Posted on August 1, 2016 by staff

This 30-second smartphone ECG reading could save your life


BusinessCloud is counting down the technology which could save your life.

Heart disease is one of the biggest killers in the UK and is the focus of a lot of tech research.

San Francisco-based AliveCor was founded in 2011 and has created a system called Kardia which allows a smartphone or smartwatch to be used as an electrocardiogram (ECG) reader through the use of an app and a phone attachment.

Compatible with most Apple and Android devices, it takes an ECG reading in 30 seconds which can then be sent to a doctor for analysis and diagnosis.

The business says its focus is to empower consumers to better understand and manage their heart health and encourage people to take an active role in their own healthcare through the use of technology previously only available for specialists.

One of its latest innovations is the Kardia Band for Apple Watch, which not only allows consumers to monitor their ECG but also record voice memos to accompany each reading describing symptoms or external factors such as caffeine intake.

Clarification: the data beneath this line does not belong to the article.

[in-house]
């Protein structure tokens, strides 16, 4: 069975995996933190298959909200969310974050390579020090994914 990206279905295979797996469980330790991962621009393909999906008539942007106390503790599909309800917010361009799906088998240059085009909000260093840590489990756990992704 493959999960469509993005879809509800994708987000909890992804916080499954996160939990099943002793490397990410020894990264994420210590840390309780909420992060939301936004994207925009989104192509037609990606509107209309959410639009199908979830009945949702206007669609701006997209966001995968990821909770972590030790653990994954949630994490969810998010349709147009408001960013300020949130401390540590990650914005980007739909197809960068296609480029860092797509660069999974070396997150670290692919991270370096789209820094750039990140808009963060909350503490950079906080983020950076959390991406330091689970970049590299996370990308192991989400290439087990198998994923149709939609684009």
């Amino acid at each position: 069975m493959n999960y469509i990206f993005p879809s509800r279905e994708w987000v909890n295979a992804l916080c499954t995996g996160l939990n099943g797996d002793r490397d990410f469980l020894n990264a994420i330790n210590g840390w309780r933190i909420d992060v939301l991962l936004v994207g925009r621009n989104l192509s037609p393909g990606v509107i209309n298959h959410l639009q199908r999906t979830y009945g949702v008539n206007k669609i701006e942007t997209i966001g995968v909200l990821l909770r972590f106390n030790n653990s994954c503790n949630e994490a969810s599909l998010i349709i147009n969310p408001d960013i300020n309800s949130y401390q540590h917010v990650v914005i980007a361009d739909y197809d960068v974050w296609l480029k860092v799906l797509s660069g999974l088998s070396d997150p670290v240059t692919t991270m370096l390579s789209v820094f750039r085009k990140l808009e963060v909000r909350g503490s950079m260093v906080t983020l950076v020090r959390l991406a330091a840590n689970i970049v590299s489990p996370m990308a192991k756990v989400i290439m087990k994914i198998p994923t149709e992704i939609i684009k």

Although US-based, AliveCor is also operating in the UK. Last year, it secured a place on the NHS Innovation Accelerator programme which supports developers to roll out tried and tested innovations across the UK’s health service.

It could potentially support significant cost savings for the NHS as, along with monitoring ECG readings, it can also help detect incidents of atrial fibrillation, which is responsible for a third of all strokes and costs the NHS more than £2.2bn annually.

There are many other firms changing the face of healthcare with technology.

One key area is ensuring that patients are taking the medicines they’re prescribed – which is where eLucid mHealth comes in.

Skin Analytics is a tool which aims to improve the survival rate for melanoma skin cancer by providing users with a low-cost way to identify moles which could be cancerous.

Florence is a telecom-based tech is looking to reduce hospital admissions and keep people in their homes for longer.

Dublin-based start-up Beats Medical helps to improve the lives of those with Parkinson’s disease.

And Eva Diagnostics is a company whose aim is to revolutionise blood tests so they can be analysed without a hospital laboratory – potentially improving the lives of people undergoing chemotherapy.